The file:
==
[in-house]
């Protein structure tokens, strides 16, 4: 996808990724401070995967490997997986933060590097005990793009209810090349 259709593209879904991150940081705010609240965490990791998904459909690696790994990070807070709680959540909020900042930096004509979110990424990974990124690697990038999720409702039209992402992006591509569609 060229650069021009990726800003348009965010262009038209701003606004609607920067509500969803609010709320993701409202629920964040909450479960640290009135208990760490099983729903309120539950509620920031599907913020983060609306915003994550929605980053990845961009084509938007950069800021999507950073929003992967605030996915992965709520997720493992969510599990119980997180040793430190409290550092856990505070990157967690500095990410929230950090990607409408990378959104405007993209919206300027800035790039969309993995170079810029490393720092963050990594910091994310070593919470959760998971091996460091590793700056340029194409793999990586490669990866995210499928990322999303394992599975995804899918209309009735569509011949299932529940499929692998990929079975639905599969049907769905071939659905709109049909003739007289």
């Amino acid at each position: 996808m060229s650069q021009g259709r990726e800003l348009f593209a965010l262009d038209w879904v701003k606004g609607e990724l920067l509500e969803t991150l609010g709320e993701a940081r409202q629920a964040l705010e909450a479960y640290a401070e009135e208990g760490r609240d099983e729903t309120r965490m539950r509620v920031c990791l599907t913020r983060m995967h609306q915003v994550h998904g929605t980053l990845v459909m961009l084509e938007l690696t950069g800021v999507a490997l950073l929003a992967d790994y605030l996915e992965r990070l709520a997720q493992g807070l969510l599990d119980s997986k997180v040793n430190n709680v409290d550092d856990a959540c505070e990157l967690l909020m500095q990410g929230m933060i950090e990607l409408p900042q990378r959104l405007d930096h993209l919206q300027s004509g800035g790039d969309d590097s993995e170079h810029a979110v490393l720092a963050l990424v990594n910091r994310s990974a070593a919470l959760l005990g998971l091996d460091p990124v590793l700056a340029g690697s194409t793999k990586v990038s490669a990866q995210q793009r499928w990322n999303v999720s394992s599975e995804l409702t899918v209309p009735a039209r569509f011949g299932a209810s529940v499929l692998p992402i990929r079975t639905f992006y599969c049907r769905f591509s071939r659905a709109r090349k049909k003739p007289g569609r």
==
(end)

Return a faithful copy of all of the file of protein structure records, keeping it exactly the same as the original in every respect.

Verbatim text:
[in-house]
């Protein structure tokens, strides 16, 4: 996808990724401070995967490997997986933060590097005990793009209810090349 259709593209879904991150940081705010609240965490990791998904459909690696790994990070807070709680959540909020900042930096004509979110990424990974990124690697990038999720409702039209992402992006591509569609 060229650069021009990726800003348009965010262009038209701003606004609607920067509500969803609010709320993701409202629920964040909450479960640290009135208990760490099983729903309120539950509620920031599907913020983060609306915003994550929605980053990845961009084509938007950069800021999507950073929003992967605030996915992965709520997720493992969510599990119980997180040793430190409290550092856990505070990157967690500095990410929230950090990607409408990378959104405007993209919206300027800035790039969309993995170079810029490393720092963050990594910091994310070593919470959760998971091996460091590793700056340029194409793999990586490669990866995210499928990322999303394992599975995804899918209309009735569509011949299932529940499929692998990929079975639905599969049907769905071939659905709109049909003739007289």
């Amino acid at each position: 996808m060229s650069q021009g259709r990726e800003l348009f593209a965010l262009d038209w879904v701003k606004g609607e990724l920067l509500e969803t991150l609010g709320e993701a940081r409202q629920a964040l705010e909450a479960y640290a401070e009135e208990g760490r609240d099983e729903t309120r965490m539950r509620v920031c990791l599907t913020r983060m995967h609306q915003v994550h998904g929605t980053l990845v459909m961009l084509e938007l690696t950069g800021v999507a490997l950073l929003a992967d790994y605030l996915e992965r990070l709520a997720q493992g807070l969510l599990d119980s997986k997180v040793n430190n709680v409290d550092d856990a959540c505070e990157l967690l909020m500095q990410g929230m933060i950090e990607l409408p900042q990378r959104l405007d930096h993209l919206q300027s004509g800035g790039d969309d590097s993995e170079h810029a979110v490393l720092a963050l990424v990594n910091r994310s990974a070593a919470l959760l005990g998971l091996d460091p990124v590793l700056a340029g690697s194409t793999k990586v990038s490669a990866q995210q793009r499928w990322n999303v999720s394992s599975e995804l409702t899918v209309p009735a039209r569509f011949g299932a209810s529940v499929l692998p992402i990929r079975t639905f992006y599969c049907r769905f591509s071939r659905a709109r090349k049909k003739p007289g569609r």